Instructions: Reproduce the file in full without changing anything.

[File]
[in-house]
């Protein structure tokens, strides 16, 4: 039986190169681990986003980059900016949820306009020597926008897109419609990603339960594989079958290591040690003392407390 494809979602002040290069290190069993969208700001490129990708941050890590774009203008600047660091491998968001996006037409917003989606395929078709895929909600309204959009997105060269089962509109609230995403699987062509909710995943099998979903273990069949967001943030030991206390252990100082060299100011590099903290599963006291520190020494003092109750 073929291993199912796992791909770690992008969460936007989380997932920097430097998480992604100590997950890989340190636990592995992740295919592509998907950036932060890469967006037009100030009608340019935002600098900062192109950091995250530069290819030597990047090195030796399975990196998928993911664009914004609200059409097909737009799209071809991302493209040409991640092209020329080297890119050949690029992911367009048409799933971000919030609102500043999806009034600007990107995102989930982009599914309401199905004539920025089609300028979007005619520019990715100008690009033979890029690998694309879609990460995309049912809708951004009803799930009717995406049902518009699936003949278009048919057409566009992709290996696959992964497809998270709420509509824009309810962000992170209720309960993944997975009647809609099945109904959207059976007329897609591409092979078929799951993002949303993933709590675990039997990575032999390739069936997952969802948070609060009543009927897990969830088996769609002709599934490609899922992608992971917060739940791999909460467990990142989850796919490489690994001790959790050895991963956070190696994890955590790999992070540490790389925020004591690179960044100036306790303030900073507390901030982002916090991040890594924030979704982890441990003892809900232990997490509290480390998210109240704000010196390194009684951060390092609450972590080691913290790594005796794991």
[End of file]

[in-house]
């Protein structure tokens, strides 16, 4: 039986190169681990986003980059900016949820306009020597926008897109419609990603339960594989079958290591040690003392407390 494809979602002040290069290190069993969208700001490129990708941050890590774009203008600047660091491998968001996006037409917003989606395929078709895929909600309204959009997105060269089962509109609230995403699987062509909710995943099998979903273990069949967001943030030991206390252990100082060299100011590099903290599963006291520190020494003092109750 073929291993199912796992791909770690992008969460936007989380997932920097430097998480992604100590997950890989340190636990592995992740295919592509998907950036932060890469967006037009100030009608340019935002600098900062192109950091995250530069290819030597990047090195030796399975990196998928993911664009914004609200059409097909737009799209071809991302493209040409991640092209020329080297890119050949690029992911367009048409799933971000919030609102500043999806009034600007990107995102989930982009599914309401199905004539920025089609300028979007005619520019990715100008690009033979890029690998694309879609990460995309049912809708951004009803799930009717995406049902518009699936003949278009048919057409566009992709290996696959992964497809998270709420509509824009309810962000992170209720309960993944997975009647809609099945109904959207059976007329897609591409092979078929799951993002949303993933709590675990039997990575032999390739069936997952969802948070609060009543009927897990969830088996769609002709599934490609899922992608992971917060739940791999909460467990990142989850796919490489690994001790959790050895991963956070190696994890955590790999992070540490790389925020004591690179960044100036306790303030900073507390901030982002916090991040890594924030979704982890441990003892809900232990997490509290480390998210109240704000010196390194009684951060390092609450972590080691913290790594005796794991």